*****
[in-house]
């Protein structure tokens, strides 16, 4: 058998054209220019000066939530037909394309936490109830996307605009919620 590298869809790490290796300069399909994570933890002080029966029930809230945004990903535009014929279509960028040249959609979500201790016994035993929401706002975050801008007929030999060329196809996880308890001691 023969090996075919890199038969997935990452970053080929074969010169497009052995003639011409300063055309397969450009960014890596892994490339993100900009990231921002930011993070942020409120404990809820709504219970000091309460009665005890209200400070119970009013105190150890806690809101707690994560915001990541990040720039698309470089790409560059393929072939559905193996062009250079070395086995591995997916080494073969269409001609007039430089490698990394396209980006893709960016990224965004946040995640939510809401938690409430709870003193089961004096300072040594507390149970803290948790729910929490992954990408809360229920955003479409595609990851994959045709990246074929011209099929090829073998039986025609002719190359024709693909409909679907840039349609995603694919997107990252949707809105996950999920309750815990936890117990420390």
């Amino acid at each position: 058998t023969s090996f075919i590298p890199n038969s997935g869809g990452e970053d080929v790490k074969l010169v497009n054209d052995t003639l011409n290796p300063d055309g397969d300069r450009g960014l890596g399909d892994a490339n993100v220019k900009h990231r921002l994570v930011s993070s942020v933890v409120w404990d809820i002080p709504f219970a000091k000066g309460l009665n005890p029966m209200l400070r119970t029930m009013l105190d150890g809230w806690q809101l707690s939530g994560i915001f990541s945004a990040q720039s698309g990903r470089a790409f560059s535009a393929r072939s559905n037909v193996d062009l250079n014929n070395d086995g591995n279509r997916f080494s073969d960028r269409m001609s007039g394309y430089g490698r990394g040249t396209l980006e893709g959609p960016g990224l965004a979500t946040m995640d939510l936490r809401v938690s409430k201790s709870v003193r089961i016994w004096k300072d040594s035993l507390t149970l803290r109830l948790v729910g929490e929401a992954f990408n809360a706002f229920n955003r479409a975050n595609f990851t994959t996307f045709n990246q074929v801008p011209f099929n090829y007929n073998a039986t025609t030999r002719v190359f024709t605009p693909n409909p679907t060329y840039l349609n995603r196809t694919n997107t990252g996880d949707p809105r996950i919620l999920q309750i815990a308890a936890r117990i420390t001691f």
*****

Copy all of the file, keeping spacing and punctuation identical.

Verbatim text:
[in-house]
């Protein structure tokens, strides 16, 4: 058998054209220019000066939530037909394309936490109830996307605009919620 590298869809790490290796300069399909994570933890002080029966029930809230945004990903535009014929279509960028040249959609979500201790016994035993929401706002975050801008007929030999060329196809996880308890001691 023969090996075919890199038969997935990452970053080929074969010169497009052995003639011409300063055309397969450009960014890596892994490339993100900009990231921002930011993070942020409120404990809820709504219970000091309460009665005890209200400070119970009013105190150890806690809101707690994560915001990541990040720039698309470089790409560059393929072939559905193996062009250079070395086995591995997916080494073969269409001609007039430089490698990394396209980006893709960016990224965004946040995640939510809401938690409430709870003193089961004096300072040594507390149970803290948790729910929490992954990408809360229920955003479409595609990851994959045709990246074929011209099929090829073998039986025609002719190359024709693909409909679907840039349609995603694919997107990252949707809105996950999920309750815990936890117990420390």
């Amino acid at each position: 058998t023969s090996f075919i590298p890199n038969s997935g869809g990452e970053d080929v790490k074969l010169v497009n054209d052995t003639l011409n290796p300063d055309g397969d300069r450009g960014l890596g399909d892994a490339n993100v220019k900009h990231r921002l994570v930011s993070s942020v933890v409120w404990d809820i002080p709504f219970a000091k000066g309460l009665n005890p029966m209200l400070r119970t029930m009013l105190d150890g809230w806690q809101l707690s939530g994560i915001f990541s945004a990040q720039s698309g990903r470089a790409f560059s535009a393929r072939s559905n037909v193996d062009l250079n014929n070395d086995g591995n279509r997916f080494s073969d960028r269409m001609s007039g394309y430089g490698r990394g040249t396209l980006e893709g959609p960016g990224l965004a979500t946040m995640d939510l936490r809401v938690s409430k201790s709870v003193r089961i016994w004096k300072d040594s035993l507390t149970l803290r109830l948790v729910g929490e929401a992954f990408n809360a706002f229920n955003r479409a975050n595609f990851t994959t996307f045709n990246q074929v801008p011209f099929n090829y007929n073998a039986t025609t030999r002719v190359f024709t605009p693909n409909p679907t060329y840039l349609n995603r196809t694919n997107t990252g996880d949707p809105r996950i919620l999920q309750i815990a308890a936890r117990i420390t001691f």